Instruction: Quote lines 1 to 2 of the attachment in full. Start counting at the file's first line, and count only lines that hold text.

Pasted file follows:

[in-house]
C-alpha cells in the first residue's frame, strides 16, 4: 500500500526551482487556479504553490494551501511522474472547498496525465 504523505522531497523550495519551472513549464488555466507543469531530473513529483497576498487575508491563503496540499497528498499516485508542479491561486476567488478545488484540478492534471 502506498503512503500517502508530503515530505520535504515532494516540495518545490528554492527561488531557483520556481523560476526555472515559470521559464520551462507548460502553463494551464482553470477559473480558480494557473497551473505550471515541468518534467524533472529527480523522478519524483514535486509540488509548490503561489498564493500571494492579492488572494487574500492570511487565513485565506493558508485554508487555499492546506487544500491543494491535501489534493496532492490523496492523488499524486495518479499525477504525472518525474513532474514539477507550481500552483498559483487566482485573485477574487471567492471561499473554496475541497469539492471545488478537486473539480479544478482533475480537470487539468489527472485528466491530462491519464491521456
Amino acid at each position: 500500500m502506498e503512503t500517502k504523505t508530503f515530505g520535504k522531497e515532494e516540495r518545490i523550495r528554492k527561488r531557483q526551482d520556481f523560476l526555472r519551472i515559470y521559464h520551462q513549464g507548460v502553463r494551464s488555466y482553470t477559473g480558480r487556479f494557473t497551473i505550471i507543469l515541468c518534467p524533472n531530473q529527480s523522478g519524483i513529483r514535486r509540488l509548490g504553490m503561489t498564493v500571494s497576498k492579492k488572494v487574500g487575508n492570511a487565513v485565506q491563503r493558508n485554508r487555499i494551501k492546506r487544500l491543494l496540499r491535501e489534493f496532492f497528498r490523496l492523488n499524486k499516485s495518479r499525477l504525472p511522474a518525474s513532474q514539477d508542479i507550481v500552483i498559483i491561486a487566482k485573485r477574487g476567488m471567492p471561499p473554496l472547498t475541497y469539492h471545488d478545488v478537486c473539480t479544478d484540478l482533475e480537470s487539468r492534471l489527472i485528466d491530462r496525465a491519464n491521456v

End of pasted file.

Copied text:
[in-house]
C-alpha cells in the first residue's frame, strides 16, 4: 500500500526551482487556479504553490494551501511522474472547498496525465 504523505522531497523550495519551472513549464488555466507543469531530473513529483497576498487575508491563503496540499497528498499516485508542479491561486476567488478545488484540478492534471 502506498503512503500517502508530503515530505520535504515532494516540495518545490528554492527561488531557483520556481523560476526555472515559470521559464520551462507548460502553463494551464482553470477559473480558480494557473497551473505550471515541468518534467524533472529527480523522478519524483514535486509540488509548490503561489498564493500571494492579492488572494487574500492570511487565513485565506493558508485554508487555499492546506487544500491543494491535501489534493496532492490523496492523488499524486495518479499525477504525472518525474513532474514539477507550481500552483498559483487566482485573485477574487471567492471561499473554496475541497469539492471545488478537486473539480479544478482533475480537470487539468489527472485528466491530462491519464491521456